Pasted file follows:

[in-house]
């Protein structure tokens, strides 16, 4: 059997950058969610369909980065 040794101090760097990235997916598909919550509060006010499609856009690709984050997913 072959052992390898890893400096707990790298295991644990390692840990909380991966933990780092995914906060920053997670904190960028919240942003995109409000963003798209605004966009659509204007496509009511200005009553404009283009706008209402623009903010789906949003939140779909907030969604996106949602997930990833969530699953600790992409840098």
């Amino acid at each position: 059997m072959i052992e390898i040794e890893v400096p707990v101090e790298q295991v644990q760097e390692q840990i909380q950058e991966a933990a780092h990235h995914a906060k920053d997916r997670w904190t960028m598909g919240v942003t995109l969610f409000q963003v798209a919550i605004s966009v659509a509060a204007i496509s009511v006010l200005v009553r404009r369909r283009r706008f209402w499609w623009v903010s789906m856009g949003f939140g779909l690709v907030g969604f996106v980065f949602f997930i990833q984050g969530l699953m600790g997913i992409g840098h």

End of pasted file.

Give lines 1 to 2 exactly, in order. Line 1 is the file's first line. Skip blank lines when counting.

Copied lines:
[in-house]
């Protein structure tokens, strides 16, 4: 059997950058969610369909980065 040794101090760097990235997916598909919550509060006010499609856009690709984050997913 072959052992390898890893400096707990790298295991644990390692840990909380991966933990780092995914906060920053997670904190960028919240942003995109409000963003798209605004966009659509204007496509009511200005009553404009283009706008209402623009903010789906949003939140779909907030969604996106949602997930990833969530699953600790992409840098």